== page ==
Briefly the reasons that this painting caused so much scandal to the reputations of both the artist and the sitter were the dress – evening dresses at the time were pretty low-cut, but this was more so than most, as it was cut to look as if she wasn’t wearing corsets. Indeed, she wasn’t, but the dress itself was heavily boned. Then there was her complexion. She valued her pale, almost luminescent skin and actually dusted her face and decolletage with rice flour, which gave her an almost lavender paleness. She also rouged the tips of her ears as a contrast! But ‘painting’ was not what respectable women did, not visibly so at any rate. Another thing that was daring was the lack of jewellery on show, for a rich Society lady. She wore none but her wedding ring and a gold ornament in her hair, which has recently been observed to be Diana’s (the Huntress) crescent.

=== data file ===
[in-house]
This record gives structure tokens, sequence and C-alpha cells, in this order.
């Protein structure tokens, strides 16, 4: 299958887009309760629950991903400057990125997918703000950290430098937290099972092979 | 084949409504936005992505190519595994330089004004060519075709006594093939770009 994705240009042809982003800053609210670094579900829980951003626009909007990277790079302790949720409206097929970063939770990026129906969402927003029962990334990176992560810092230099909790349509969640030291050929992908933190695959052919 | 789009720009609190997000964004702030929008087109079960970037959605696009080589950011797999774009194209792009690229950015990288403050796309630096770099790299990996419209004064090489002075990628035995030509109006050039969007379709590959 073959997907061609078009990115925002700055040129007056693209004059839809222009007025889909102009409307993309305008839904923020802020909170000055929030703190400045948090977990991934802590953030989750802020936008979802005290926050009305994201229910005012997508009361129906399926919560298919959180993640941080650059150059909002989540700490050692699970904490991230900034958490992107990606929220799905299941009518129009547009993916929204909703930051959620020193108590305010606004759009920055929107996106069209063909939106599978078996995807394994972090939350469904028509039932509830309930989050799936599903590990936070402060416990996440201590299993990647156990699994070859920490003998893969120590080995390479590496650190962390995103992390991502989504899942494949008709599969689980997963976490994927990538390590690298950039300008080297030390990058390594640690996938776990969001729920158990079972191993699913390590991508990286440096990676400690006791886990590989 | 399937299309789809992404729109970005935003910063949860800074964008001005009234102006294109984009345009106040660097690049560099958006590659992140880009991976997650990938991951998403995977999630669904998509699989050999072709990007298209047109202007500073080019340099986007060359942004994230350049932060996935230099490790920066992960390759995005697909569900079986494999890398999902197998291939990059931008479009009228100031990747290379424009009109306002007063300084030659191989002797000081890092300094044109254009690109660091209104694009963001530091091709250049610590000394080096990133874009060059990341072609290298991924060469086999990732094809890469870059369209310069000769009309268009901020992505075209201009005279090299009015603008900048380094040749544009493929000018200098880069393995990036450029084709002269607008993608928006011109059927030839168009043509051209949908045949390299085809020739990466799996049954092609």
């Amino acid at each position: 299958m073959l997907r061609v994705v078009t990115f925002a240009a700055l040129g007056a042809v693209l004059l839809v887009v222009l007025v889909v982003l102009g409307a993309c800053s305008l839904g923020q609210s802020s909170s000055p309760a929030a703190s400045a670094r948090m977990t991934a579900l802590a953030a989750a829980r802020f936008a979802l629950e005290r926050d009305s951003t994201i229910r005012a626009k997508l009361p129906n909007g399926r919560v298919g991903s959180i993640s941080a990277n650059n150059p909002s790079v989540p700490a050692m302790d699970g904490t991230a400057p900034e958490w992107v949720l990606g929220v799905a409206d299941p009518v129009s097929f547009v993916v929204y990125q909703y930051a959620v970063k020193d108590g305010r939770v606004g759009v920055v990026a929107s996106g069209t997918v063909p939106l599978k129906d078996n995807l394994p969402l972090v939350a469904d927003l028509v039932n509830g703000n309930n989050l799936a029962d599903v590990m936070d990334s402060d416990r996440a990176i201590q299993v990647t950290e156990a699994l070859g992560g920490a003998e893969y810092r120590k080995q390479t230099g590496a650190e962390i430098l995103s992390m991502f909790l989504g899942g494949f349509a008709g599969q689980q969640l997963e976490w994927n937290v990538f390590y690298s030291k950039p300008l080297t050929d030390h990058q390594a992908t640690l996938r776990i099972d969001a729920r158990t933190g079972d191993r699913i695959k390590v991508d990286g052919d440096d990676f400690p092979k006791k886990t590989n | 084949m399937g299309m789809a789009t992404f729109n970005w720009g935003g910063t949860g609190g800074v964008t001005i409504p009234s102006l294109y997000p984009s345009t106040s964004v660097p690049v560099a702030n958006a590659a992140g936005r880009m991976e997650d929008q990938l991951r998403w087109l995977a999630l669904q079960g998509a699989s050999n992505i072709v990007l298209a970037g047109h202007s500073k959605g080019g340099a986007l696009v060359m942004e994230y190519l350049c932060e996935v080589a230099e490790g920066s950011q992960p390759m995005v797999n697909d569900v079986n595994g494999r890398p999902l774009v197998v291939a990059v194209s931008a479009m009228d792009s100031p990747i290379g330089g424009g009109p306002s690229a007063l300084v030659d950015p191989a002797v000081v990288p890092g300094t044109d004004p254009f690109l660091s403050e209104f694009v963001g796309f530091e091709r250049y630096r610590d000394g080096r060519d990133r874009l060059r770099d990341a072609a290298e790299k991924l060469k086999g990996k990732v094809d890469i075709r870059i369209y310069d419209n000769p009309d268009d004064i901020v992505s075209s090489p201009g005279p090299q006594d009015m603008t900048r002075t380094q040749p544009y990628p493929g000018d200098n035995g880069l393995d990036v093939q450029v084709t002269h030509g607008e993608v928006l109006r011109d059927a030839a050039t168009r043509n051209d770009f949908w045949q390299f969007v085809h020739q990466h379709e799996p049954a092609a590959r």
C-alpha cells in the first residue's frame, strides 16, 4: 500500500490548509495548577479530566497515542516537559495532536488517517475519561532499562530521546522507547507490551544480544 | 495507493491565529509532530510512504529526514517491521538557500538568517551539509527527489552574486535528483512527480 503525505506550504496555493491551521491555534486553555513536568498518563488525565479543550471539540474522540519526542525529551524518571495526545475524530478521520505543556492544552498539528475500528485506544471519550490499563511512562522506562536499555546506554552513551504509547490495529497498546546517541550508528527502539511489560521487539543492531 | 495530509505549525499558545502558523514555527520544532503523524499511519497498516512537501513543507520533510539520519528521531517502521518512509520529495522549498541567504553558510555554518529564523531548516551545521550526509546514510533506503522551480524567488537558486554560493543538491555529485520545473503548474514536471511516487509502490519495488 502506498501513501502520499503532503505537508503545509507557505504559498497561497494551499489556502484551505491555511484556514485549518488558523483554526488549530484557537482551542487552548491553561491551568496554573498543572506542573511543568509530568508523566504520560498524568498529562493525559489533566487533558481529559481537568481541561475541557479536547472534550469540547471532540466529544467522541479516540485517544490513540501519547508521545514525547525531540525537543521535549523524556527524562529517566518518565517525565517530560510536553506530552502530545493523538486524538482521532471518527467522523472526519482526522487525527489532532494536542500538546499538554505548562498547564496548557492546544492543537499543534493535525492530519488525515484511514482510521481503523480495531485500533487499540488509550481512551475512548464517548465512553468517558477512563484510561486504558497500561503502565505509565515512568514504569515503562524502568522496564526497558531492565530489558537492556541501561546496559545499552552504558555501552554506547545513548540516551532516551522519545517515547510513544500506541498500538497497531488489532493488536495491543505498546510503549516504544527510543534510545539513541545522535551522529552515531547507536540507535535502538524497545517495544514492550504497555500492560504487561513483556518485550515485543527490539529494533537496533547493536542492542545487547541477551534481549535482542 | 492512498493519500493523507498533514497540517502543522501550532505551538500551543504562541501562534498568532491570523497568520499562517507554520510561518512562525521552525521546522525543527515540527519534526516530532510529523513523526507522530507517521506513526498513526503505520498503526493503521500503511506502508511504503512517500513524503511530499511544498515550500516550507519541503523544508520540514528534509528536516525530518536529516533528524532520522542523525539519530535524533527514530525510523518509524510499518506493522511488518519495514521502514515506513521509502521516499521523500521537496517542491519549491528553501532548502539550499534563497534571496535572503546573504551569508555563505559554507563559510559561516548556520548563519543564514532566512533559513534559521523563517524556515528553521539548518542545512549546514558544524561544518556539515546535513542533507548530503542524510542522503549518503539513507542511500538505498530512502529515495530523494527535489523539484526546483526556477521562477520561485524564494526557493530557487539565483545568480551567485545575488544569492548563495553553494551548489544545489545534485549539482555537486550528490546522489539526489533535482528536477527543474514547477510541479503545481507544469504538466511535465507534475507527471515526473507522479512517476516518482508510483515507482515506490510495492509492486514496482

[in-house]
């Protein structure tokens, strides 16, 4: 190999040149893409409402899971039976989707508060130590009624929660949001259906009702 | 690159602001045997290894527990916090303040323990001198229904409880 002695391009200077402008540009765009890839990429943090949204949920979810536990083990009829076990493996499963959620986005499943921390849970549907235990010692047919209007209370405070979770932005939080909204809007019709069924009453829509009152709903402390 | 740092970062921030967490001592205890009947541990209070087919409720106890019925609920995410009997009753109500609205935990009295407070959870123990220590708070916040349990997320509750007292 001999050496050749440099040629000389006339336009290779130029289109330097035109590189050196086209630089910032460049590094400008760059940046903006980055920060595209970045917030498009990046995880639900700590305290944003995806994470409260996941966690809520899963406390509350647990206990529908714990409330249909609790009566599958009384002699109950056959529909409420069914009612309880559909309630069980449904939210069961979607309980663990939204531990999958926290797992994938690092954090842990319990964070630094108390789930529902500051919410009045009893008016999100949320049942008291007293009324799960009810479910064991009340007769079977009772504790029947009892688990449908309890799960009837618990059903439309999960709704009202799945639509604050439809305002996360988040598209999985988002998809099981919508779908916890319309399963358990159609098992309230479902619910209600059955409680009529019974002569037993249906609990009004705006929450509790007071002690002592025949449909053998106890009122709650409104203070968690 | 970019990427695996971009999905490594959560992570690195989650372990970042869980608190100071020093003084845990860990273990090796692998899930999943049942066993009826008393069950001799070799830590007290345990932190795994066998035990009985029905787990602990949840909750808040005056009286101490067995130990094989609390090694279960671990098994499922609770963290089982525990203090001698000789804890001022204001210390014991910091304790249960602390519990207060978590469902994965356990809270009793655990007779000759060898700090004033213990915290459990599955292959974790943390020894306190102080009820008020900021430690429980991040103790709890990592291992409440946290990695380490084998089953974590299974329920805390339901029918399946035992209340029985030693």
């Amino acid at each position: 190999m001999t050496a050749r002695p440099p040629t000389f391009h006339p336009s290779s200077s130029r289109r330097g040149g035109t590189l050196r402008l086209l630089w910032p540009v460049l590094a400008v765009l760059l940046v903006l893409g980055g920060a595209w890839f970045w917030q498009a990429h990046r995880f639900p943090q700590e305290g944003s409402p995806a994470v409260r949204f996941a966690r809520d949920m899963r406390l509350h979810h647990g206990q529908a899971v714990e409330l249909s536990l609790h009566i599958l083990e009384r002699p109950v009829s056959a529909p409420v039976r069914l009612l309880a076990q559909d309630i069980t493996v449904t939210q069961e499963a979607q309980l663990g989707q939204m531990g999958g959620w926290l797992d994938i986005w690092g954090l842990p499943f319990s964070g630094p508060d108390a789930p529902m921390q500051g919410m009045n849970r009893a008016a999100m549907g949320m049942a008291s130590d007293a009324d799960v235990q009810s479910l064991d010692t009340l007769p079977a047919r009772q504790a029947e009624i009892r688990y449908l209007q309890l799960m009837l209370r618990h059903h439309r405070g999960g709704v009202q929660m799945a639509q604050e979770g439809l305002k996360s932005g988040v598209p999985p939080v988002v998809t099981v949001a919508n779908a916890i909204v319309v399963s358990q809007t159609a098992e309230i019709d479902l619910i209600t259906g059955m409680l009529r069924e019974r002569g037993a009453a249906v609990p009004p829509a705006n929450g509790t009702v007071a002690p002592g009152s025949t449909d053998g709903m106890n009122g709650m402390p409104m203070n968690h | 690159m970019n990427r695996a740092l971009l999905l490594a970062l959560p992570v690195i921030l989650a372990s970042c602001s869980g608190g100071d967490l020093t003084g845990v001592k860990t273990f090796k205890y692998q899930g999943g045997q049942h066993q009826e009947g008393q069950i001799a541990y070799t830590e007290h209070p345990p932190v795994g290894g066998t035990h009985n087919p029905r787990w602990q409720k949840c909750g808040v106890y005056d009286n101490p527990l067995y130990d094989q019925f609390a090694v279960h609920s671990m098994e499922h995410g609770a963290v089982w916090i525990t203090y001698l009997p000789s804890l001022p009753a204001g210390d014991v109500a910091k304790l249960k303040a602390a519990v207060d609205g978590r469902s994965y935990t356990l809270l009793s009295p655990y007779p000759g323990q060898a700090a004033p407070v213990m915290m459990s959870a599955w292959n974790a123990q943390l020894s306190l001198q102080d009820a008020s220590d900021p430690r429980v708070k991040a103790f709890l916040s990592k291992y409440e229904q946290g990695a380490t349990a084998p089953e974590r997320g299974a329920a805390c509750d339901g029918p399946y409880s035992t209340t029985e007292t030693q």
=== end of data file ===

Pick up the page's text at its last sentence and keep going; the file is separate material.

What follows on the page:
It was a bold and provocative pose, and this would not have been so remarkable in an artist’s model – Manet’s considerably more explicit Olympia had been painted 20 years before – but this was a respectable married lady. But the clincher was something that, later, Sargent painted out of the picture. Her right shoulder strap was originally painted off her shoulder. Again, acceptable in a courtesan or model’s painting, but incredibly provocative, especially bearing in mind the sophisticated dress and haughty pose. Her reputation never recovered, both she and Sargent were horrified by the (to them) unexpected furore and he moved to England where, funnily enough, he was more kindly received and never put the painting on show again until after the lady died, when he sold it to an American museum (another version is in this country) with the proviso that, since she had been so upset and from respect, it should not bear her name but be labelled Madame X.

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